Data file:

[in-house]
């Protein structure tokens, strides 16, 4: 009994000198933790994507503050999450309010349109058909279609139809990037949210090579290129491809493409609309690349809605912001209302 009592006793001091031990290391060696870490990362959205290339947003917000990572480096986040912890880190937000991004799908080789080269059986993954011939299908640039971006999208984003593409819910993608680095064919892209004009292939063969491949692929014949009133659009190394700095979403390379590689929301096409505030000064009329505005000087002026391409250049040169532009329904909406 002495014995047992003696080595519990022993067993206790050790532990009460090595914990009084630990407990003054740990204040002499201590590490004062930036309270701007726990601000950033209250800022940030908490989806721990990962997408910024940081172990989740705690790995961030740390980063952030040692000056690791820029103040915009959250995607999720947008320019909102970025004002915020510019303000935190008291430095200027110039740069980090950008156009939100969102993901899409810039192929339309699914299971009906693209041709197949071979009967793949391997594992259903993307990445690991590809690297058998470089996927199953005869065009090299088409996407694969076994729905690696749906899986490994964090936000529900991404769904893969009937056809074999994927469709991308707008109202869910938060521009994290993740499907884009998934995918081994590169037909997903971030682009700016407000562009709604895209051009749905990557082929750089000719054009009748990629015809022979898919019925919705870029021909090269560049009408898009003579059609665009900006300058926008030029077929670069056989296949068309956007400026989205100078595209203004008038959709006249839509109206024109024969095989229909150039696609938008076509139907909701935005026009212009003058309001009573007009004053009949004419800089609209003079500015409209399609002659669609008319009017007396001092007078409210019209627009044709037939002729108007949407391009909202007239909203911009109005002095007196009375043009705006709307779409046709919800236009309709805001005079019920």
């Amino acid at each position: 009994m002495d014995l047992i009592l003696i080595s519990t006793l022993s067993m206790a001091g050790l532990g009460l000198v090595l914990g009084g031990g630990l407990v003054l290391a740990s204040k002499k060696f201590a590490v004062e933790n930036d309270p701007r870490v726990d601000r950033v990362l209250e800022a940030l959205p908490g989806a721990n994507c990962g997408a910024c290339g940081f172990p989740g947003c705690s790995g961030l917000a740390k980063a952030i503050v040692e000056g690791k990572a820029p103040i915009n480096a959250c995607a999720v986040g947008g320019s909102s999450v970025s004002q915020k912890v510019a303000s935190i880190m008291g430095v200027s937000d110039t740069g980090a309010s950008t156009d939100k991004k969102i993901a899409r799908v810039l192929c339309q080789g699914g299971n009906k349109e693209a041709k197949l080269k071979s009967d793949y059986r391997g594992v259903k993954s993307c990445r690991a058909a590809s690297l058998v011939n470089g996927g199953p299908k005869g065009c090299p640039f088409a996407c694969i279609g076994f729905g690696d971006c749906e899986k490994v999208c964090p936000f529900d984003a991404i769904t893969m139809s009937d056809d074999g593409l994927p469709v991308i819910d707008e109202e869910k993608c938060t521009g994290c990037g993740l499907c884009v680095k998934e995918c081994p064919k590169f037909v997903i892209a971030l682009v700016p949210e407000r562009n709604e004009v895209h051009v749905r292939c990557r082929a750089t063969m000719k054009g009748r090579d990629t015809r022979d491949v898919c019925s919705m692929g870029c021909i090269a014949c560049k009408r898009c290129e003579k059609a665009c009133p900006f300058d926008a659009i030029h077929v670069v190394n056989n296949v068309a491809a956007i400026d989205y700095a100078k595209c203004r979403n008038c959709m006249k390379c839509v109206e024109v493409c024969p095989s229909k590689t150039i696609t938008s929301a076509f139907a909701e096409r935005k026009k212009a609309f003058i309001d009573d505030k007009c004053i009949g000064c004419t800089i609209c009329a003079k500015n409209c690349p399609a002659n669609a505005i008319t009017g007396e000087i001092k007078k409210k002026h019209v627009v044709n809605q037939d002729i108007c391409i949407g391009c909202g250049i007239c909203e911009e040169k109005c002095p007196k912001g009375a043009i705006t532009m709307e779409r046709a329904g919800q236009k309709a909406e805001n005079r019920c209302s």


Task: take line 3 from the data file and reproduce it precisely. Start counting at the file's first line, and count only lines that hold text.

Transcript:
């Amino acid at each position: 009994m002495d014995l047992i009592l003696i080595s519990t006793l022993s067993m206790a001091g050790l532990g009460l000198v090595l914990g009084g031990g630990l407990v003054l290391a740990s204040k002499k060696f201590a590490v004062e933790n930036d309270p701007r870490v726990d601000r950033v990362l209250e800022a940030l959205p908490g989806a721990n994507c990962g997408a910024c290339g940081f172990p989740g947003c705690s790995g961030l917000a740390k980063a952030i503050v040692e000056g690791k990572a820029p103040i915009n480096a959250c995607a999720v986040g947008g320019s909102s999450v970025s004002q915020k912890v510019a303000s935190i880190m008291g430095v200027s937000d110039t740069g980090a309010s950008t156009d939100k991004k969102i993901a899409r799908v810039l192929c339309q080789g699914g299971n009906k349109e693209a041709k197949l080269k071979s009967d793949y059986r391997g594992v259903k993954s993307c990445r690991a058909a590809s690297l058998v011939n470089g996927g199953p299908k005869g065009c090299p640039f088409a996407c694969i279609g076994f729905g690696d971006c749906e899986k490994v999208c964090p936000f529900d984003a991404i769904t893969m139809s009937d056809d074999g593409l994927p469709v991308i819910d707008e109202e869910k993608c938060t521009g994290c990037g993740l499907c884009v680095k998934e995918c081994p064919k590169f037909v997903i892209a971030l682009v700016p949210e407000r562009n709604e004009v895209h051009v749905r292939c990557r082929a750089t063969m000719k054009g009748r090579d990629t015809r022979d491949v898919c019925s919705m692929g870029c021909i090269a014949c560049k009408r898009c290129e003579k059609a665009c009133p900006f300058d926008a659009i030029h077929v670069v190394n056989n296949v068309a491809a956007i400026d989205y700095a100078k595209c203004r979403n008038c959709m006249k390379c839509v109206e024109v493409c024969p095989s229909k590689t150039i696609t938008s929301a076509f139907a909701e096409r935005k026009k212009a609309f003058i309001d009573d505030k007009c004053i009949g000064c004419t800089i609209c009329a003079k500015n409209c690349p399609a002659n669609a505005i008319t009017g007396e000087i001092k007078k409210k002026h019209v627009v044709n809605q037939d002729i108007c391409i949407g391009c909202g250049i007239c909203e911009e040169k109005c002095p007196k912001g009375a043009i705006t532009m709307e779409r046709a329904g919800q236009k309709a909406e805001n005079r019920c209302s």